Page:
Are you afraid to bring up suicide to your depressed and bullied child out of fear they’ll get the idea to try ending their life?

Some parents, alarmed after reading about yet another victim of bullies who commits suicide, may still be afraid of broaching this topic with their own bullied child.

“It might put the idea in their head,” the parent might think.

But will bringing up the topic of suicide actually encourage a bullied child to carry out this action?

“No!  This is an important issue because it has come up so frequently  — particularly with cyber bulling,” says Dr. Marilyn Benoit, MD, Chief Clinical Officer and SVP for Clinical & Professional Affairs of Devereux, the largest not-for-profit behavioral healthcare organization in the country. Dr. Benoit has a family practice as a child and adolescent psychiatrist.

“Literature has shown a direct correlation between people who have suffered bullying in silence, and physical health and mental health impairments,” continues Dr. Benoit.

Parents absolutely must discuss suicide with a bullied child.

“Discussing suicide does not make someone want to commit suicide,” says Dr. Benoit.

“It actually does quite the opposite. It offers the child an opportunity to disclose how awful they are feeling  —  and gives parents the opportunity to let them know that thoughts of suicide are not bad  –  rather, they are an indicator of what someone is feeling, and that there are ways for the child and family to receive help.”

Be very careful how you tackle this topic, however. There’s the case of the tween boy who complained to his mother how miserable his life was.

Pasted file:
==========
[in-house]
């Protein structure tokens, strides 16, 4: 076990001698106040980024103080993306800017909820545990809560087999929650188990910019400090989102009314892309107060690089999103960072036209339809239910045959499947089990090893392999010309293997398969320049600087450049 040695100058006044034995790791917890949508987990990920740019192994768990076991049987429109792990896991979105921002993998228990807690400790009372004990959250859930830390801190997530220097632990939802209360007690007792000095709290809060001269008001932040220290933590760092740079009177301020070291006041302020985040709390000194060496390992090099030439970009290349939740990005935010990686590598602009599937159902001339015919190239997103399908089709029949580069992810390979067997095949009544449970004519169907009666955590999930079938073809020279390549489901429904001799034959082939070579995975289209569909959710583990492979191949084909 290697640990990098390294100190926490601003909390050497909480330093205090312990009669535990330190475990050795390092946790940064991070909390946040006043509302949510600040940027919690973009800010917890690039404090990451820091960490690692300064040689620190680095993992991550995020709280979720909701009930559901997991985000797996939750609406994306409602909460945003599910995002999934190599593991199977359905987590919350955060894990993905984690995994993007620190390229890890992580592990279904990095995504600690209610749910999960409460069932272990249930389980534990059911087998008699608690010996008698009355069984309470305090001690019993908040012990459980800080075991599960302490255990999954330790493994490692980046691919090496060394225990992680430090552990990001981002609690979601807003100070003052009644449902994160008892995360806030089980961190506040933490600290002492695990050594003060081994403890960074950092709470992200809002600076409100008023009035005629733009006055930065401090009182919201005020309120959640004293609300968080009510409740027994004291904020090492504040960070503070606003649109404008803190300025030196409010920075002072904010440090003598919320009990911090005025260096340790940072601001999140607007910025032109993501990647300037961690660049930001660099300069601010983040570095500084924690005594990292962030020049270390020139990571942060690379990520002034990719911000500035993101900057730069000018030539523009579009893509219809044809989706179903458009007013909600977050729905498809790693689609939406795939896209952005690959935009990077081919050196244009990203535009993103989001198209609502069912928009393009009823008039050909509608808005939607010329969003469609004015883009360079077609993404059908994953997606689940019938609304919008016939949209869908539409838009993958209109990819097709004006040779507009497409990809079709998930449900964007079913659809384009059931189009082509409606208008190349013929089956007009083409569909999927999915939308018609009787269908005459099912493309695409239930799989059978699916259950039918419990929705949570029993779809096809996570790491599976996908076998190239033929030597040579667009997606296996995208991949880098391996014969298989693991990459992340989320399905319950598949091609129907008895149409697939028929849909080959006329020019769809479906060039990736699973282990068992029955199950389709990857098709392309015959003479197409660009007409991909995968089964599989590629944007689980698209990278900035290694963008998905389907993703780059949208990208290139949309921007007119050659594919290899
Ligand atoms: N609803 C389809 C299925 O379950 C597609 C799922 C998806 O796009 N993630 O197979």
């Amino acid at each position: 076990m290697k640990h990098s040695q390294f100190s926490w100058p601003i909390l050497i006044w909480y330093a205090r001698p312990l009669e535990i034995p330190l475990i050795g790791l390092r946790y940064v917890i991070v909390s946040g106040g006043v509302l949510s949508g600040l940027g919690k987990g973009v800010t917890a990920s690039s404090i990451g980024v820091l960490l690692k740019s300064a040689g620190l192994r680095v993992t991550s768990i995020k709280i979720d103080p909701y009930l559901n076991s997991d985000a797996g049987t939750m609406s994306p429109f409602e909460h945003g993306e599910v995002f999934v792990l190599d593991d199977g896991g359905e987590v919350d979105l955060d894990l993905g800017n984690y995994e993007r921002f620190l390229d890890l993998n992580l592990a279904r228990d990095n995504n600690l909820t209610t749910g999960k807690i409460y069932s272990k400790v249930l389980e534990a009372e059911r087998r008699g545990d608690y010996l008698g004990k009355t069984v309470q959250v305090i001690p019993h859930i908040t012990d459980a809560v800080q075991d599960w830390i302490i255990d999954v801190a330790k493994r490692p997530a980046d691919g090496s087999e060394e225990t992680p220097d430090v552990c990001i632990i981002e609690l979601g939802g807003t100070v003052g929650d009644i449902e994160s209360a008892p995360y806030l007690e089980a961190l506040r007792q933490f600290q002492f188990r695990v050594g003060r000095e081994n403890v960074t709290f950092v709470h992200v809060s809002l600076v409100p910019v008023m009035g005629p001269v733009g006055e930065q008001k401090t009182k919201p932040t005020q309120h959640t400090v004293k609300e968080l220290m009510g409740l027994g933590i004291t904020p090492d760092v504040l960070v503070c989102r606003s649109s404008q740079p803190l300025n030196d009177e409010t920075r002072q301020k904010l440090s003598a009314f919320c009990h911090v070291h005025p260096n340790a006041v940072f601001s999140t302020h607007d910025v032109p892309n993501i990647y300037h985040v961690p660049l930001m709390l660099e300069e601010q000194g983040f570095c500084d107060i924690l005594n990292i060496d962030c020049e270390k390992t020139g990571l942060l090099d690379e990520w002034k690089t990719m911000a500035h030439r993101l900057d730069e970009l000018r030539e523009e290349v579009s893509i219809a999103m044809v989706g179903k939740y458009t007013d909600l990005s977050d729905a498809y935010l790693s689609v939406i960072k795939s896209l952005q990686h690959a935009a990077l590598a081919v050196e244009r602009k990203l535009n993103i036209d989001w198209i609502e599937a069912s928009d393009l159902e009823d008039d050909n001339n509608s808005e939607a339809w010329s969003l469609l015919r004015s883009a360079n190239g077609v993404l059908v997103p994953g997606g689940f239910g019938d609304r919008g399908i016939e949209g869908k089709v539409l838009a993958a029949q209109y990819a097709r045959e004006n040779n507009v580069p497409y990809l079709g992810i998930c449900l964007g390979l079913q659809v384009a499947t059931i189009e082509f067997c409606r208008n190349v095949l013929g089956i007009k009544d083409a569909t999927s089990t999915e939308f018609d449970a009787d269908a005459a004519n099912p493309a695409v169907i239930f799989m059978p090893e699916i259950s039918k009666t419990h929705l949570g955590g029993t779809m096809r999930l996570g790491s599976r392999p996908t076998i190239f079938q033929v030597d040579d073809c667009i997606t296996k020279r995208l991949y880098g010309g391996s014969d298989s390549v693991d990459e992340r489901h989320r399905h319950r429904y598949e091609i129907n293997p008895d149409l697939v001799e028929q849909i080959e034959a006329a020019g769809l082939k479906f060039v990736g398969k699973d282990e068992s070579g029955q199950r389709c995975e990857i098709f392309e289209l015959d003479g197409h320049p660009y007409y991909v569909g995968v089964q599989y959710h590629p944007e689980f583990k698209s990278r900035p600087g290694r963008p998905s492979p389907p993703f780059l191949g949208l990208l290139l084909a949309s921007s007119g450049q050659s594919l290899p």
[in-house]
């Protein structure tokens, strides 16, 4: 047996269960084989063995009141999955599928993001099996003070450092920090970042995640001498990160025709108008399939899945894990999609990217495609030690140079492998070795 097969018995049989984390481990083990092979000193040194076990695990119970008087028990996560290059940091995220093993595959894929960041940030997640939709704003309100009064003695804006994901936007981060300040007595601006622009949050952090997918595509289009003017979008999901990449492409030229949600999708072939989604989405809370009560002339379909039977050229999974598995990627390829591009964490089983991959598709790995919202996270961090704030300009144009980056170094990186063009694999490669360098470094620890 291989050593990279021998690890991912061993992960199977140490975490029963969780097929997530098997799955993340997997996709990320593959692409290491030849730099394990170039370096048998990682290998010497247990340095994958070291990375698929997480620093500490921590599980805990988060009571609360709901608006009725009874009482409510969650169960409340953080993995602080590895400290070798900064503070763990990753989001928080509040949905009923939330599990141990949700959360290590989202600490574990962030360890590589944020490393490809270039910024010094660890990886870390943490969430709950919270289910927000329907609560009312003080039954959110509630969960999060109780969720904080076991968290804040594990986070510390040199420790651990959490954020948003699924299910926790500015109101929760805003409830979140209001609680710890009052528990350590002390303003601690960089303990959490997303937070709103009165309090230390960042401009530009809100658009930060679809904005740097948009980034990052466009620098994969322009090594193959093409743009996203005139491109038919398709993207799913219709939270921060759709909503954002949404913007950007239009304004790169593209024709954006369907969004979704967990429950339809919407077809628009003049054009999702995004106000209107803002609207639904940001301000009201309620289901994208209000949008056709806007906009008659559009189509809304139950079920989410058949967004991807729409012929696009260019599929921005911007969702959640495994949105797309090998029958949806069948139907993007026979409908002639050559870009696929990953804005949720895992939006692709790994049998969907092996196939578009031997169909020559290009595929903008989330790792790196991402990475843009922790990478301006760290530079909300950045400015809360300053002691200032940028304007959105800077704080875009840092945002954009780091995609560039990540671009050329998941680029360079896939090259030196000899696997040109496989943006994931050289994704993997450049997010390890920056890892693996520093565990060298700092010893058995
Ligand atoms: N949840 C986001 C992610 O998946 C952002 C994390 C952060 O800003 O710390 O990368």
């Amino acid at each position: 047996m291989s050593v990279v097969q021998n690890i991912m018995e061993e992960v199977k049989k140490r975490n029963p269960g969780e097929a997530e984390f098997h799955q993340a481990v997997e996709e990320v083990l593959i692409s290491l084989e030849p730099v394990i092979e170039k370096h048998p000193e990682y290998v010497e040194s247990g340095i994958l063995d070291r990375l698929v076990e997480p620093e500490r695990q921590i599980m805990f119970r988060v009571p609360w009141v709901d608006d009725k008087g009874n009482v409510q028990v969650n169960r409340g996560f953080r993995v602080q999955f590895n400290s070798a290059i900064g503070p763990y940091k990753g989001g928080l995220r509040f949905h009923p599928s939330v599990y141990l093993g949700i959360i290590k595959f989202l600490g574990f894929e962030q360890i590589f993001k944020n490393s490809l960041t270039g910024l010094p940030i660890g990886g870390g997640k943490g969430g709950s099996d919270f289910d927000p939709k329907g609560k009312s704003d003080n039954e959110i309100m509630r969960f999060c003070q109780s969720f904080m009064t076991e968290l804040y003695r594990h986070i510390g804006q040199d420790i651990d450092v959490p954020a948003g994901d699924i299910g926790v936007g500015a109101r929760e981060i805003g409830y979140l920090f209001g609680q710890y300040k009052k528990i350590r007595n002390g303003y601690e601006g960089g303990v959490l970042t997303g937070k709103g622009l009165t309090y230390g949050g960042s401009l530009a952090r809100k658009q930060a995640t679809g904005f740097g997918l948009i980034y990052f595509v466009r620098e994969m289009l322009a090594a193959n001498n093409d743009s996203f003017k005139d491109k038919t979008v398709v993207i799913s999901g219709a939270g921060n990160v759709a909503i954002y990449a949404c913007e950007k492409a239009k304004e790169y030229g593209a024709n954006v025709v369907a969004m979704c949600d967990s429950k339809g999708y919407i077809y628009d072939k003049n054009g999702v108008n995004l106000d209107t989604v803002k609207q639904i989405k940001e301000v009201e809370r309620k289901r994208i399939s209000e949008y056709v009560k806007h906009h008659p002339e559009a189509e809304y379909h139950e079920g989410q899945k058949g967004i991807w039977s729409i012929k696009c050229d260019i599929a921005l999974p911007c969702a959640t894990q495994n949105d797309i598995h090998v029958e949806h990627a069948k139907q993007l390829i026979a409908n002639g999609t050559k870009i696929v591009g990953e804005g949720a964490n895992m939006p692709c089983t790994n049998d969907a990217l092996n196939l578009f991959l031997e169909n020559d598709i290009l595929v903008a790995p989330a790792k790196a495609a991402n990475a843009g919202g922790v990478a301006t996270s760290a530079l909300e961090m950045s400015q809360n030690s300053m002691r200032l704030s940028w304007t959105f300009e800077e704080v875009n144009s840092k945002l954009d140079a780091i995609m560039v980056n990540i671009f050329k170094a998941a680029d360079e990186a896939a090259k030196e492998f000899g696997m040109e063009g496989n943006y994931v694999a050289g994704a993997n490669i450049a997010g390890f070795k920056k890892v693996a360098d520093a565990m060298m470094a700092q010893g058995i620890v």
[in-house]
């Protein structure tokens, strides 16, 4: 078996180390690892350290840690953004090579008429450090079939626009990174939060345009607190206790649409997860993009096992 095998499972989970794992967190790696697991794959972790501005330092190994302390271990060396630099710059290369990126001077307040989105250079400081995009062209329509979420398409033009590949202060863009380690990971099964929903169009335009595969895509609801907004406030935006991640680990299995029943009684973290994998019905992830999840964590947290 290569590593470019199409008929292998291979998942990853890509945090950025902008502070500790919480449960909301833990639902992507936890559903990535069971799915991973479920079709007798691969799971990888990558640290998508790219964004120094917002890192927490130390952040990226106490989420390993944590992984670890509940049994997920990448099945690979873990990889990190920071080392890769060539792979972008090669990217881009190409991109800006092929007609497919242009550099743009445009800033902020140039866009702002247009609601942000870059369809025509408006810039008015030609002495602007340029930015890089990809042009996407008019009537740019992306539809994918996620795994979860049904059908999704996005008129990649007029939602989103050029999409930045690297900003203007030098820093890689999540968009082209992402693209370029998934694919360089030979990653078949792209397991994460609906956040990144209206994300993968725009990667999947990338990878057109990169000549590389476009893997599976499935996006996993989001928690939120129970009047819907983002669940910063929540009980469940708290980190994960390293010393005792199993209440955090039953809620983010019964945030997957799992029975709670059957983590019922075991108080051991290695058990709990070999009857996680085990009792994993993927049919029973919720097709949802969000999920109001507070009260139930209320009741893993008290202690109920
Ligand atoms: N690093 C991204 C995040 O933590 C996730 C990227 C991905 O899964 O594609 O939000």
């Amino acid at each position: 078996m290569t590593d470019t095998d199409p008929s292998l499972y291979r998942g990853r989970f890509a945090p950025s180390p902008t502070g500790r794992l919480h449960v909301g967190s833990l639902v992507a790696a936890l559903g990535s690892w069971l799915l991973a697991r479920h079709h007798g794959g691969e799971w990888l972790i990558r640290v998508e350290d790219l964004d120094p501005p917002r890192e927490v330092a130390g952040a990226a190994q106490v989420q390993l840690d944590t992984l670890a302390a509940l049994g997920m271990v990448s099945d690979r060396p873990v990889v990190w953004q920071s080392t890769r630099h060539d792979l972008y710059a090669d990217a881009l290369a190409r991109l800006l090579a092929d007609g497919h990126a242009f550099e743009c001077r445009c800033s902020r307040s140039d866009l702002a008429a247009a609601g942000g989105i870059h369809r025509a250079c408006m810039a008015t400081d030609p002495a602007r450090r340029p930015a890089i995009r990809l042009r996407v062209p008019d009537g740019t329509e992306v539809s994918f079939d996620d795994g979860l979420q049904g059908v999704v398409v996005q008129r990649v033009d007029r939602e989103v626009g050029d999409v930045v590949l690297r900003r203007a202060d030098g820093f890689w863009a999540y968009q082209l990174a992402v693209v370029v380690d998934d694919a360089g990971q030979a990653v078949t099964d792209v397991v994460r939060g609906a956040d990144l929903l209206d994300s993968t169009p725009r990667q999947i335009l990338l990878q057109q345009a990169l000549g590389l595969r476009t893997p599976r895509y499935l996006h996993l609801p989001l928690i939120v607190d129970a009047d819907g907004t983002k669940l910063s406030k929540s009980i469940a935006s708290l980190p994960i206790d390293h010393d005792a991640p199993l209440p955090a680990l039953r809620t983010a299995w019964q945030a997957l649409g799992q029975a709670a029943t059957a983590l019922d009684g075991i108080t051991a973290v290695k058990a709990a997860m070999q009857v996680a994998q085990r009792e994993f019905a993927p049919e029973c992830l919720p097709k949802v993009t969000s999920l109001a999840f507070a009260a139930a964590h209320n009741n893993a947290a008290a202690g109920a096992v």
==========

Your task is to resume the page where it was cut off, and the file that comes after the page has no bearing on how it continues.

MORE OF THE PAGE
She got mad replied, “Oh don’t give me that! You have it so much luckier than most kids, you don’t even KNOW how lucky you have it!

“I bet if you wrote down all the good things in your life and all the bad things in your life, you’d see that all the good things would outnumber all the bad things!”

That last recommendation may actually sound beneficial, but it had been spoken in a demeaning, angry voice. 

HOW you sound, not just the words coming out, is very important.

“I do want to bring up the issue that bullying sometimes leads children to feel so awful and so perplexed that they feel that they want to kill themselves,” says Dr. Benoit.

She urges parents to be very open about this troubling topic.

“We need to let them know that it’s okay to talk about these feelings and talk about bullying. 

“This will allow families and children to seek the help they need from mental health professionals.”

If your child is being bullied or harassed at school, then next time there’s new news about a bully victim who committed suicide (and unfortunately, there probably will be in the next few months), discuss the case with your son or daughter.

Get them thinking and brainstorming on what the victim could have done instead of ending their life.

Dr. Benoit is past president of the American Academy of Child and Adolescent Psychiatry and has provided Congressional testimony on issues including child abuse, teen pregnancy and youth suicide.
Lorra Garrick has been covering medical, fitness and cybersecurity topics for many years, having written thousands of articles for print magazines and websites, including as a ghostwriter. She’s also a former ACE-certified personal trainer.  


Top image: Shutterstock/Sascha Burkard